Martin Luther King's daughter will devote holiday to targeting voter suppression

Martin Luther King's daughter will devote holiday to targeting voter suppression
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Bernice King, daughter of Dr. Martin Luther King Jr., said this week that she will devote the holiday that celebrates her father's legacy to targeting voter suppression.

King, who serves as chief executive of the King Center for Nonviolent Social Change in Atlanta, told Reuters, “You can’t take away someone’s right to vote just because they haven’t decided to exercise it."

“When you take people off the voter rolls because they haven’t chosen to exercise their rights, to me, is suppression.”

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She also said that she thinks that her father would be disappointed by some states' efforts to purge their voter records.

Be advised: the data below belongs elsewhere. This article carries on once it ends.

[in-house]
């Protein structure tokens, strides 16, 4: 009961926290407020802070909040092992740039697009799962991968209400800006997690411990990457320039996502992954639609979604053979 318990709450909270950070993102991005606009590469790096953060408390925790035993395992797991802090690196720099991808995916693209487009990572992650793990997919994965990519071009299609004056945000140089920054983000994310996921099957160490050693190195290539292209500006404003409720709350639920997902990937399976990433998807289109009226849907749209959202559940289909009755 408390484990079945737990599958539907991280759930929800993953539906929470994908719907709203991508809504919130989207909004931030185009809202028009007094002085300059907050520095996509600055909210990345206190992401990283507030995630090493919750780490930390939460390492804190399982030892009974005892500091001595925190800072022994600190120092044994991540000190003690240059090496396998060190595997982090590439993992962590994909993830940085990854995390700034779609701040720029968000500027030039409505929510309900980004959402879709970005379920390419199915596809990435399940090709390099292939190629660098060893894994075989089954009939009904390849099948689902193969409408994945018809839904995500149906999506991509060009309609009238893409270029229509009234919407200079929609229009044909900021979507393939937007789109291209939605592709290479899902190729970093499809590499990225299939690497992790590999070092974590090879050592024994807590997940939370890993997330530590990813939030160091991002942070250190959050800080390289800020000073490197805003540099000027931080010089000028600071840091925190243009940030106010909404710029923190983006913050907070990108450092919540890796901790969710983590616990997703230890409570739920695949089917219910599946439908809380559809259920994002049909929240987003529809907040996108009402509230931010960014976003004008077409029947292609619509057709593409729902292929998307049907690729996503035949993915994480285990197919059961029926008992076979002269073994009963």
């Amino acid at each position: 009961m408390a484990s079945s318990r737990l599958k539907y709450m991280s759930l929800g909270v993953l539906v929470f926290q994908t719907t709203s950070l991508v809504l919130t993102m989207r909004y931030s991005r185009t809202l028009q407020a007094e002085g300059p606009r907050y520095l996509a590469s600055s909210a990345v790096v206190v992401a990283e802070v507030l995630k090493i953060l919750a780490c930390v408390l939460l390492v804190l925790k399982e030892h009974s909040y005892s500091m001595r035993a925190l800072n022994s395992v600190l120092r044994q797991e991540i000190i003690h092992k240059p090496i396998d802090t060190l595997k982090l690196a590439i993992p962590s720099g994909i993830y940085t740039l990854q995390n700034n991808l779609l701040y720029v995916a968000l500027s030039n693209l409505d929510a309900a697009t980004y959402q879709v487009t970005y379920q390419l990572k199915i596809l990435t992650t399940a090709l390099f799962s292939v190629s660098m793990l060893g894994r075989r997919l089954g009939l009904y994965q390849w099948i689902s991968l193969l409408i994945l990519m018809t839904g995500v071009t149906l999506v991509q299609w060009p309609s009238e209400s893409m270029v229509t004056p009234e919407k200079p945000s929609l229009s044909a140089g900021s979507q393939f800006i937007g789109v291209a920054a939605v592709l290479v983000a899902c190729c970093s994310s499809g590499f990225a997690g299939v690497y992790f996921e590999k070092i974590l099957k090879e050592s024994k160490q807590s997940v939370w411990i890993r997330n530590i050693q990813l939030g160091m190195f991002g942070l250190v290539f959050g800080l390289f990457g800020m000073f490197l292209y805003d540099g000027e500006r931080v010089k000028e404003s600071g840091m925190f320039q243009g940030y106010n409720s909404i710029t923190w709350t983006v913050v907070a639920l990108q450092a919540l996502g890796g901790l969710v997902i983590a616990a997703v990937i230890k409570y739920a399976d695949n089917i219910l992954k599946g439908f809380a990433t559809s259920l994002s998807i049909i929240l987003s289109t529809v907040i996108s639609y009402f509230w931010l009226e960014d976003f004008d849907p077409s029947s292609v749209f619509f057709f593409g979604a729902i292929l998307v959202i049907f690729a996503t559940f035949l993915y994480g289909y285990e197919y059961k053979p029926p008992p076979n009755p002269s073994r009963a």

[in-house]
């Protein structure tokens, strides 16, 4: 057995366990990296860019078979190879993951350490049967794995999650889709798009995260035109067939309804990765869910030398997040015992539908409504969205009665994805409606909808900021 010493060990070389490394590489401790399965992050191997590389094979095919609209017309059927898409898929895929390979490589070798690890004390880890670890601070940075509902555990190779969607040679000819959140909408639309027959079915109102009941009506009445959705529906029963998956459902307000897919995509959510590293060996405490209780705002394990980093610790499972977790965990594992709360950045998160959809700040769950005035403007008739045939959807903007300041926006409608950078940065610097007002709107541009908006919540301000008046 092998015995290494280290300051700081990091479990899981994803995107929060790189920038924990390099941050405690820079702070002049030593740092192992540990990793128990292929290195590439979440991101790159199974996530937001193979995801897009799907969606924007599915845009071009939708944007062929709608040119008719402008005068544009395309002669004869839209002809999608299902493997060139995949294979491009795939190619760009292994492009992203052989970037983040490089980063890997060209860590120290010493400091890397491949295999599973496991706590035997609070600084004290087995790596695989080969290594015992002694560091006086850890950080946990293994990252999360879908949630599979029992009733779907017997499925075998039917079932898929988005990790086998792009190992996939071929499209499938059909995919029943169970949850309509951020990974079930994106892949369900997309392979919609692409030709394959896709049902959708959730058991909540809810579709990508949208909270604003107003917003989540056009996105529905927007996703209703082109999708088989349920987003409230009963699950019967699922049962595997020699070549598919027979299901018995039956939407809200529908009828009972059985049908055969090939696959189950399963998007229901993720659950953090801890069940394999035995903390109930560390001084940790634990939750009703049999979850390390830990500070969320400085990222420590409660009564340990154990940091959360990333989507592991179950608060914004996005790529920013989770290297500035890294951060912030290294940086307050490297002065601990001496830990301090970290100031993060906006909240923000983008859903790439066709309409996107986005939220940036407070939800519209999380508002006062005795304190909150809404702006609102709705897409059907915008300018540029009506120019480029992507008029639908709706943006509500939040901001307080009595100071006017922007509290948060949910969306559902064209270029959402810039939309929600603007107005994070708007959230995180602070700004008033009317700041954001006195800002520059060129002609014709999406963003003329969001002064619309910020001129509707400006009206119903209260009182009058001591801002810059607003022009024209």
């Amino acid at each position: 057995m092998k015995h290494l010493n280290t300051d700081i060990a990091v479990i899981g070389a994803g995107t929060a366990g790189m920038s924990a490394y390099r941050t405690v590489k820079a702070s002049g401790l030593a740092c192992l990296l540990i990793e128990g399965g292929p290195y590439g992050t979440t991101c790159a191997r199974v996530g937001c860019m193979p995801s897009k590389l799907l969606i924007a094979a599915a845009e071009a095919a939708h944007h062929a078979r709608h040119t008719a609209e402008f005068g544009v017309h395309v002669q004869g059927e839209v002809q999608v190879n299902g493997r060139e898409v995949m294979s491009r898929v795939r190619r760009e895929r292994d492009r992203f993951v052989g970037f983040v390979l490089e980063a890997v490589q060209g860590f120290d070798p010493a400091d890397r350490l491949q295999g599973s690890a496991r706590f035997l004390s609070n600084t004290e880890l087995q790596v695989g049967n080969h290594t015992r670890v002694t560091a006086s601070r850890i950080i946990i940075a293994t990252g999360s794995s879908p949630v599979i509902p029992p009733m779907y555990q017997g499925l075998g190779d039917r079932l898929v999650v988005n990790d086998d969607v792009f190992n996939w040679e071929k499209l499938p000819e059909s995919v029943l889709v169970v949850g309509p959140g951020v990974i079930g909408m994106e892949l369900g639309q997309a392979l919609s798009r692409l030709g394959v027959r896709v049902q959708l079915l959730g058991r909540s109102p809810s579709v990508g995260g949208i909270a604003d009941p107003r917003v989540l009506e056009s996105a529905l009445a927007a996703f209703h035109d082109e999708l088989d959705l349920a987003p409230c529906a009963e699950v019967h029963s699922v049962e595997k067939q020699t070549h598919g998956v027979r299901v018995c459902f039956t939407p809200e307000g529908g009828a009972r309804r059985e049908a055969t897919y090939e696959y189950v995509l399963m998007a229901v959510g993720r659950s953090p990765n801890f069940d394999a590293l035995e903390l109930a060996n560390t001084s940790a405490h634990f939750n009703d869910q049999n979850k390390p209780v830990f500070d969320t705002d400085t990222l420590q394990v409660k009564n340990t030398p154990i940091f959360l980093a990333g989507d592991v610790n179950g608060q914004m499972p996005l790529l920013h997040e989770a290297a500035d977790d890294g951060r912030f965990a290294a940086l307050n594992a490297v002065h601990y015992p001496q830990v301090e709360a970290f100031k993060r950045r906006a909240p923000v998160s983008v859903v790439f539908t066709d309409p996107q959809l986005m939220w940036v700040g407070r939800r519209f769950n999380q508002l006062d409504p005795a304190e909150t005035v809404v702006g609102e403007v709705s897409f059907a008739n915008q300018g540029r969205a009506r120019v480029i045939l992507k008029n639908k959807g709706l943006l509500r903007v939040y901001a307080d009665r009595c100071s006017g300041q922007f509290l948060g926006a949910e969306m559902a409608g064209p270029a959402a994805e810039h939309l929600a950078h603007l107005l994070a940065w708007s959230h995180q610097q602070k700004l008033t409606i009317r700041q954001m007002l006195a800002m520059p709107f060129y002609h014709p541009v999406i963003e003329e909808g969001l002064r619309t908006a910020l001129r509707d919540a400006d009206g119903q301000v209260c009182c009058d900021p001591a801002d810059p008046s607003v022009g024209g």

Advocates for these purges have said that getting rid of inactive voters lowers the risk of voters casting multiple ballots at multiple places, but research shows that voter fraud in the U.S. is exceptionally rare.

Political analysts of voter purging have noted that the purges disproportionally affect low-income and minority populations — voting blocs that are historically more likely to vote Democratic.

On Monday, the King Center will host a voter registration drive at the Ebenezer Baptist church where Dr. King preached.

Last month, a federal judge allowed Georgia officials to purge roughly 300,000 voters who had not voted since 2012.